>>> detail. Sergt. Prater his penchant for the unusual skill at work, was
>>> selected as one of six that had the honor and until the body was placed
>>> in
>>> the Naval Cemetery at Washington Sergt. Prater stayed beside the coffin.
>>>
>>> Afterward he was transferred to the Marine barracks in Washington.
>>> President Poosevelt needed an orderly. He remembered the youngster who
>>> had
>>> tried to enlist in the Rough Riders and had him detailed. By that time
>>> Sergt. Prater already had been one of a party of 125 officers and men
>>> received by the Pope in Rome, had seen King Alfonso in Madrid and had
>>> been
>>> present when the Khedive of Egypt reviewed the Royal Irish Fusileers,
>>> the
>>> British troops stationed in Egypt. He also had met Richard Harding DAVIS
>>> at Cape Town in South Africa and Jack LONDON in Sitka, Alaska. Prater's
>>> duty with Roosevelt was continued to the Presidency of TAFT.
>>>
>>> Three times he visited the Canal Zone with each of those Presidents, the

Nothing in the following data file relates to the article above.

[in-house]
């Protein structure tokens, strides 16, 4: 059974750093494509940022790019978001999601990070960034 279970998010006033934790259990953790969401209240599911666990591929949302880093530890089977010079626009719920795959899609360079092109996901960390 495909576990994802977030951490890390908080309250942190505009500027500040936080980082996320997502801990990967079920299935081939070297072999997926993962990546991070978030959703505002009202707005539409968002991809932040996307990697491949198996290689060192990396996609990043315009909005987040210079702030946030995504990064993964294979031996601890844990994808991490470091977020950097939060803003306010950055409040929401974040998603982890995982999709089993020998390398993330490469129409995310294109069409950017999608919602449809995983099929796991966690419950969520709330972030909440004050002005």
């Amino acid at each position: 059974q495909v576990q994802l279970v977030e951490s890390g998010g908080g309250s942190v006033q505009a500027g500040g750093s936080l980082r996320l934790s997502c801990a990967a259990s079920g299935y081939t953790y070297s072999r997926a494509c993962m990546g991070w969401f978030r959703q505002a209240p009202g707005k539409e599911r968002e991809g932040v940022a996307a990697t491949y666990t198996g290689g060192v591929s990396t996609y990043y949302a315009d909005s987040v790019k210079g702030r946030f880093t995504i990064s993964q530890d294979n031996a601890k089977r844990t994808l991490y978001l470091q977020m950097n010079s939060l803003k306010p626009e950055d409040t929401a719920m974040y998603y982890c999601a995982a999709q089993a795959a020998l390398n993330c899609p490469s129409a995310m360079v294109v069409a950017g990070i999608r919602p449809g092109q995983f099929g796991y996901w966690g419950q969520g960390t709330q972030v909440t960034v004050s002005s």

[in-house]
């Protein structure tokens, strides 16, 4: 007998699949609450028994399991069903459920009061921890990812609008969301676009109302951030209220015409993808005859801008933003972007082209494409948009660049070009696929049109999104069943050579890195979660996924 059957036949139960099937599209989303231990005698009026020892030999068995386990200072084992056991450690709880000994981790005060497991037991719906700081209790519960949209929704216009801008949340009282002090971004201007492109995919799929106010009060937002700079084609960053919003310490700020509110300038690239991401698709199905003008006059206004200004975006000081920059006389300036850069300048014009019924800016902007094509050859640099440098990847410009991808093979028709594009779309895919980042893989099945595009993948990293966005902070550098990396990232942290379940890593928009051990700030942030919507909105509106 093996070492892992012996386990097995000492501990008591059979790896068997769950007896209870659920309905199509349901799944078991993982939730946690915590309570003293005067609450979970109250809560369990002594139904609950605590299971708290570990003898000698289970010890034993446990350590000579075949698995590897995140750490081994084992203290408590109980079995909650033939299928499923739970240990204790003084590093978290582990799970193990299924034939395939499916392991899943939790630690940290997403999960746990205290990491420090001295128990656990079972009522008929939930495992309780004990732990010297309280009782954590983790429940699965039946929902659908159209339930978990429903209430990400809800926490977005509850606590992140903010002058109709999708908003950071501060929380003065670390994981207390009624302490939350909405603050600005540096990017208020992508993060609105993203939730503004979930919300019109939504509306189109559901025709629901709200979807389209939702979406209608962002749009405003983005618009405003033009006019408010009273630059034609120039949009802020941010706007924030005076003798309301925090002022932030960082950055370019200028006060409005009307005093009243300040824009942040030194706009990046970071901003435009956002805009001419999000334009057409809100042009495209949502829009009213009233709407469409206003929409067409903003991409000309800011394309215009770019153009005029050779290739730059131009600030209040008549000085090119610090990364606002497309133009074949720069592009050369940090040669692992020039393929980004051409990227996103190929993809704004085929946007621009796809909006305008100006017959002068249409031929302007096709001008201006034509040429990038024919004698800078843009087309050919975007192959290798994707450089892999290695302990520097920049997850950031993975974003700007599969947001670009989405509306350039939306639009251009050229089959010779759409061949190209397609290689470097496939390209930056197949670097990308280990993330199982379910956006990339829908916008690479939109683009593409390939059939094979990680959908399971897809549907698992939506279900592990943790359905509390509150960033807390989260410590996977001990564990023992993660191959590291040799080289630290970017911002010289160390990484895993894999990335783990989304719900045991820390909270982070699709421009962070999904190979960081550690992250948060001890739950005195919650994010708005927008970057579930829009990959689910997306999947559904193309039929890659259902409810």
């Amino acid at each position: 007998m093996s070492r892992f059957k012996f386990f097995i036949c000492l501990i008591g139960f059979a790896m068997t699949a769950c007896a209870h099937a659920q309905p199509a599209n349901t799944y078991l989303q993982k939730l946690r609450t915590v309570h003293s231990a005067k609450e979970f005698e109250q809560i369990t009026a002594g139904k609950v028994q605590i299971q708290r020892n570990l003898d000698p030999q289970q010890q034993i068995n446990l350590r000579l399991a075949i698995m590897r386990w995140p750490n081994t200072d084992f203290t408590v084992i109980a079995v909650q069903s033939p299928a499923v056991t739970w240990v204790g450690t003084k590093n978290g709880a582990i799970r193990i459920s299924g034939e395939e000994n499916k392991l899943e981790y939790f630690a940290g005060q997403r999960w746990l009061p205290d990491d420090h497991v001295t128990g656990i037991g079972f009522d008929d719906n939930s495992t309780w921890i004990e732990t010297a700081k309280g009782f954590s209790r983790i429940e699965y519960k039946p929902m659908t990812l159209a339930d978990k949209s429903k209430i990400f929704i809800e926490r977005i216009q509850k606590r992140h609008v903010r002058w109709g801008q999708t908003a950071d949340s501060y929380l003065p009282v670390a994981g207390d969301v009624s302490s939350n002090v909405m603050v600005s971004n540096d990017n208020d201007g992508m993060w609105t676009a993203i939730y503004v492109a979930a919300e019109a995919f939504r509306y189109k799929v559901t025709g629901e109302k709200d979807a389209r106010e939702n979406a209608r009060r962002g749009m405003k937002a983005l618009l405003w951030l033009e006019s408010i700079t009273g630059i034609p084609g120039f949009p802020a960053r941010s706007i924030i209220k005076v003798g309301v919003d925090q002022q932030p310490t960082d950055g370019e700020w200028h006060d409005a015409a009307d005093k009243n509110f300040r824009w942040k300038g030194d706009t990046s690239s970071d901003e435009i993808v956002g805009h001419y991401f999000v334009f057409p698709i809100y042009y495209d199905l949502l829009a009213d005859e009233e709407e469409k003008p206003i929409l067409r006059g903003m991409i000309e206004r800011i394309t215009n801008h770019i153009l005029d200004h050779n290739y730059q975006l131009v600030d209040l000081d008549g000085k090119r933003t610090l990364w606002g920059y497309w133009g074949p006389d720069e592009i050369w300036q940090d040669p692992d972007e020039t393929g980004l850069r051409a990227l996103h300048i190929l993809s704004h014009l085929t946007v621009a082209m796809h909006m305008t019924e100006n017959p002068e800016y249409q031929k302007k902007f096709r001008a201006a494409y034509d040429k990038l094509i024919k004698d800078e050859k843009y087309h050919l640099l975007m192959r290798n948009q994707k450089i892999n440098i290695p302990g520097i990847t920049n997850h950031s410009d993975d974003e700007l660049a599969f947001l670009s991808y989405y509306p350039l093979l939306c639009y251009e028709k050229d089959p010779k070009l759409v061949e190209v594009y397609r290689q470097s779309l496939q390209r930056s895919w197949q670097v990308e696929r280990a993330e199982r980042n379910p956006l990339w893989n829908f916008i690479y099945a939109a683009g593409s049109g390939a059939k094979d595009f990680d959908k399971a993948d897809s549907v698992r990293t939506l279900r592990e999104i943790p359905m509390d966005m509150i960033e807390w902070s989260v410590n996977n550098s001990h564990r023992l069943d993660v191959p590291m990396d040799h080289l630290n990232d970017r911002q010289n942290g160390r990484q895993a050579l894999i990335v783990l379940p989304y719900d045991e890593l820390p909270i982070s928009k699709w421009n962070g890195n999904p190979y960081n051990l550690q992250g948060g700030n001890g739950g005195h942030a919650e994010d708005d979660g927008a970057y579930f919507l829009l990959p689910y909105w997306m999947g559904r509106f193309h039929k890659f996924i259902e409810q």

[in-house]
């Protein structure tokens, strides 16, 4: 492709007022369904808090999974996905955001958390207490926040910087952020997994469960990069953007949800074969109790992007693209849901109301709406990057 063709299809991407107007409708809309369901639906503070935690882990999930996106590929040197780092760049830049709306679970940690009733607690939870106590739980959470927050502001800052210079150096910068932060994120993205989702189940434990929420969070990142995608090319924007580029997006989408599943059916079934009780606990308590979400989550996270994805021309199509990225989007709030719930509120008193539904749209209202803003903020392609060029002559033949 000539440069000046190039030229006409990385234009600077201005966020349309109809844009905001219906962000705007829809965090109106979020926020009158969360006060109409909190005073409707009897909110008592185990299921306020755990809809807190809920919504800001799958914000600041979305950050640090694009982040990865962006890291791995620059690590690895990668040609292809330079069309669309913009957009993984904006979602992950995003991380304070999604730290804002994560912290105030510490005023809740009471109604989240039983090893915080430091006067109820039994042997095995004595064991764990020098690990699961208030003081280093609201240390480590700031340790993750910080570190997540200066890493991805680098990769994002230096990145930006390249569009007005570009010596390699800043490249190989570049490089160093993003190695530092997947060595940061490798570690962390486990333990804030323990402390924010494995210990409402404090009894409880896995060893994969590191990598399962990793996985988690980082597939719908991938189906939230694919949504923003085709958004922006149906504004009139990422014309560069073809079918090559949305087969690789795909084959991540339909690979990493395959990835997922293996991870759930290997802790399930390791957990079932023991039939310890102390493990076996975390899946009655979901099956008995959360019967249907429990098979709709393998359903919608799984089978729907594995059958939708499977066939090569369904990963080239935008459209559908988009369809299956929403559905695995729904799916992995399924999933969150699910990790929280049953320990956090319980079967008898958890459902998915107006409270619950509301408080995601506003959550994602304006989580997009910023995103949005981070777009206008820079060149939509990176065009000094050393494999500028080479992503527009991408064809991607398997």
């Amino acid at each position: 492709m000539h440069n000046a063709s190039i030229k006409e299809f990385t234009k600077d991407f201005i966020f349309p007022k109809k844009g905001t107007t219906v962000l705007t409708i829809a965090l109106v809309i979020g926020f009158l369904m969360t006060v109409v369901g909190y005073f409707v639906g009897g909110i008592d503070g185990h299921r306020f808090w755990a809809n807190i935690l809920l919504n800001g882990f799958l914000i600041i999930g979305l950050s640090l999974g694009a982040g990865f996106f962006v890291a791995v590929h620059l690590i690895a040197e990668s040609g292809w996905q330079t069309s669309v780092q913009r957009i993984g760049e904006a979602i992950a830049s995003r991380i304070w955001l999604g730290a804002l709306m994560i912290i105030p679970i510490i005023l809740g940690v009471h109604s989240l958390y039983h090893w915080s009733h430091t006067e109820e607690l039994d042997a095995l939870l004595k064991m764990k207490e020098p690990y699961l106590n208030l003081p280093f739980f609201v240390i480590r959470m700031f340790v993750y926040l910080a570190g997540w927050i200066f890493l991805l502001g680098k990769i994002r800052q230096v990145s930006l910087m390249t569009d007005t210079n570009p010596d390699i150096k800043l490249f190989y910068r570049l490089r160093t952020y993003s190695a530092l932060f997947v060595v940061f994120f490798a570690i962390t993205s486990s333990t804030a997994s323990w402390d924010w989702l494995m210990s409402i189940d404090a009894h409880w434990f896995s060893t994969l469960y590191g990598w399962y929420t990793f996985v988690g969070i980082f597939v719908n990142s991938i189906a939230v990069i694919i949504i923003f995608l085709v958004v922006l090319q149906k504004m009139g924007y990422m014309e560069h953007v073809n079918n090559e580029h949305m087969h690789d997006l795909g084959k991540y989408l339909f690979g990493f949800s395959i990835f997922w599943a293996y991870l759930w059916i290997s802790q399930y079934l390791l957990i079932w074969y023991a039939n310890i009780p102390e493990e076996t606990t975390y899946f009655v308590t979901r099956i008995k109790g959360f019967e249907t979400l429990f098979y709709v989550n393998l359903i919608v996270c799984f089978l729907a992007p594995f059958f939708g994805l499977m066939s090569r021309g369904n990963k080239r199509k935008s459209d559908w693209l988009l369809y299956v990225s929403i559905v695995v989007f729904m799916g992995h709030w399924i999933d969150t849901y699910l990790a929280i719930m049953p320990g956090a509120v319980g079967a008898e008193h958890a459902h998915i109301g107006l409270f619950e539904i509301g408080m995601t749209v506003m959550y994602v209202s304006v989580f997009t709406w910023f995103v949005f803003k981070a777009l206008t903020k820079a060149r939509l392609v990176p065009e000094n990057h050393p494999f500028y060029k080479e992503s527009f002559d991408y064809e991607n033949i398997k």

>>> first time viewing the ruins of the canal left by the French, and later
>>> seeing the new canal in full operation. When marine officials were
>>> called
>>> upon to furnish a guard for President WILSON, Prater was recommended as
>>> competent and familiar with the duties. President WILSON sent for him
>>> and
>>> it was on the European trip that Prater became well acquainted with the
>>> President, for he was ordered never to leave the President's side.
>>>
>>>>From Brest to Paris he went with the Presidential party. He remained
>>>>with
>>>>the party when President Wilson visited King George and Queen Mary in
>>>>Buckingham Palace; when they visited King Albert in Brussels and Victor
>>>>Emmanuel in Rome. His services in Mexico permitted him to inspect a
>>>>whole
>>>>flock of Mexican Presidents -- Diaz, Huerta, Carranza and Obregon.
>>>>Meanwhile his travels had taken him to Japan, where he had sailed on the
>>>>Inland Sea and had seen the Emperor and Empress of Japan in Tokyo when
>>>>he
>>>>was an orderly to Admiral Sebree, in command of the Asiatic station.
>>>
>>> Sergt. Prater said he was a warm admirer of Roosevelt and had great
>>> respect akin to love for Wilson. He said Wilson had been a victim of
>>> much
>>> misunderstanding. He viewed President Taft as less democratic toward the
>>> enlisted man than either Roosevelt or Wilson.
>>>
>>> HE FOUND WORLD IS SMALL.
>>>
>>> Sergt. Prater will tell you the world is small. Not many years after he
>>> met Richard Harding Davis in Cape Town, he saw him again at Vera Cruz